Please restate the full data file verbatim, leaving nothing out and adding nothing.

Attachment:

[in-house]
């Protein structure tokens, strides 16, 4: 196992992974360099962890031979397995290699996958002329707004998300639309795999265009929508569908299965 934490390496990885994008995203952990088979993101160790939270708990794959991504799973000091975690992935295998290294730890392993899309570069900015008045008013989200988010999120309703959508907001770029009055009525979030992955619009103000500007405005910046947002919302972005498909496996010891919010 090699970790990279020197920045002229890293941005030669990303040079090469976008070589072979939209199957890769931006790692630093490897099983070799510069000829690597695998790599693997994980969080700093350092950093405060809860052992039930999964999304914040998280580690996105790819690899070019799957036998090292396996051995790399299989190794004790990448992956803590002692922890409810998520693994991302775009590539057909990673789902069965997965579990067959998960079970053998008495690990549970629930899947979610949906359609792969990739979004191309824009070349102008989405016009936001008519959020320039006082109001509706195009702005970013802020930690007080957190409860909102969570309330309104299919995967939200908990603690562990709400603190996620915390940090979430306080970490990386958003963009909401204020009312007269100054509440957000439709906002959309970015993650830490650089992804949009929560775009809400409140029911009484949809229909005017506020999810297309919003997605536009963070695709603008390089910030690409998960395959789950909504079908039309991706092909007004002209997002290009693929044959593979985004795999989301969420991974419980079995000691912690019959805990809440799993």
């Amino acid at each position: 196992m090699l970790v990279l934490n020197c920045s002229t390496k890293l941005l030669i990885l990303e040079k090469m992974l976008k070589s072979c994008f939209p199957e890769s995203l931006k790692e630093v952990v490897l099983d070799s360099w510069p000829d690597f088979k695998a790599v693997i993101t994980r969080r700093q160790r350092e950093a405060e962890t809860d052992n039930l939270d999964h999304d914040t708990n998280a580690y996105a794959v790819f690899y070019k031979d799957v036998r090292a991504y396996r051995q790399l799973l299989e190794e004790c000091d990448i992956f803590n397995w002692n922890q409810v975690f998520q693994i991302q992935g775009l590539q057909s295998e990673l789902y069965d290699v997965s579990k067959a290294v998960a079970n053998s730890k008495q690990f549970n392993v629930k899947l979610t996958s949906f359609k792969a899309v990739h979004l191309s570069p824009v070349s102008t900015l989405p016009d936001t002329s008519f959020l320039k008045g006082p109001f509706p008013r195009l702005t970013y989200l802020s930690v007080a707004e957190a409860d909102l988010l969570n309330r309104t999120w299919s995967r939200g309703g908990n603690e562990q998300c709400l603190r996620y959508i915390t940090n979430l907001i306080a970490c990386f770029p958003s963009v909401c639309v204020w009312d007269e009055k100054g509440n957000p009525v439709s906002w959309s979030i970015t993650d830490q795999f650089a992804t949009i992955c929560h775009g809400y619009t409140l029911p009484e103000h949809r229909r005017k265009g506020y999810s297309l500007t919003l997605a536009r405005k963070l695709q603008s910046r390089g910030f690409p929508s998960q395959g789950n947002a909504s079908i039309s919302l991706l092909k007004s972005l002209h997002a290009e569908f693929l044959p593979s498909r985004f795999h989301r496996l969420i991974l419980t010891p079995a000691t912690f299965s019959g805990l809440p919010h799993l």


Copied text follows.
[in-house]
């Protein structure tokens, strides 16, 4: 196992992974360099962890031979397995290699996958002329707004998300639309795999265009929508569908299965 934490390496990885994008995203952990088979993101160790939270708990794959991504799973000091975690992935295998290294730890392993899309570069900015008045008013989200988010999120309703959508907001770029009055009525979030992955619009103000500007405005910046947002919302972005498909496996010891919010 090699970790990279020197920045002229890293941005030669990303040079090469976008070589072979939209199957890769931006790692630093490897099983070799510069000829690597695998790599693997994980969080700093350092950093405060809860052992039930999964999304914040998280580690996105790819690899070019799957036998090292396996051995790399299989190794004790990448992956803590002692922890409810998520693994991302775009590539057909990673789902069965997965579990067959998960079970053998008495690990549970629930899947979610949906359609792969990739979004191309824009070349102008989405016009936001008519959020320039006082109001509706195009702005970013802020930690007080957190409860909102969570309330309104299919995967939200908990603690562990709400603190996620915390940090979430306080970490990386958003963009909401204020009312007269100054509440957000439709906002959309970015993650830490650089992804949009929560775009809400409140029911009484949809229909005017506020999810297309919003997605536009963070695709603008390089910030690409998960395959789950909504079908039309991706092909007004002209997002290009693929044959593979985004795999989301969420991974419980079995000691912690019959805990809440799993």
């Amino acid at each position: 196992m090699l970790v990279l934490n020197c920045s002229t390496k890293l941005l030669i990885l990303e040079k090469m992974l976008k070589s072979c994008f939209p199957e890769s995203l931006k790692e630093v952990v490897l099983d070799s360099w510069p000829d690597f088979k695998a790599v693997i993101t994980r969080r700093q160790r350092e950093a405060e962890t809860d052992n039930l939270d999964h999304d914040t708990n998280a580690y996105a794959v790819f690899y070019k031979d799957v036998r090292a991504y396996r051995q790399l799973l299989e190794e004790c000091d990448i992956f803590n397995w002692n922890q409810v975690f998520q693994i991302q992935g775009l590539q057909s295998e990673l789902y069965d290699v997965s579990k067959a290294v998960a079970n053998s730890k008495q690990f549970n392993v629930k899947l979610t996958s949906f359609k792969a899309v990739h979004l191309s570069p824009v070349s102008t900015l989405p016009d936001t002329s008519f959020l320039k008045g006082p109001f509706p008013r195009l702005t970013y989200l802020s930690v007080a707004e957190a409860d909102l988010l969570n309330r309104t999120w299919s995967r939200g309703g908990n603690e562990q998300c709400l603190r996620y959508i915390t940090n979430l907001i306080a970490c990386f770029p958003s963009v909401c639309v204020w009312d007269e009055k100054g509440n957000p009525v439709s906002w959309s979030i970015t993650d830490q795999f650089a992804t949009i992955c929560h775009g809400y619009t409140l029911p009484e103000h949809r229909r005017k265009g506020y999810s297309l500007t919003l997605a536009r405005k963070l695709q603008s910046r390089g910030f690409p929508s998960q395959g789950n947002a909504s079908i039309s919302l991706l092909k007004s972005l002209h997002a290009e569908f693929l044959p593979s498909r985004f795999h989301r496996l969420i991974l419980t010891p079995a000691t912690f299965s019959g805990l809440p919010h799993l």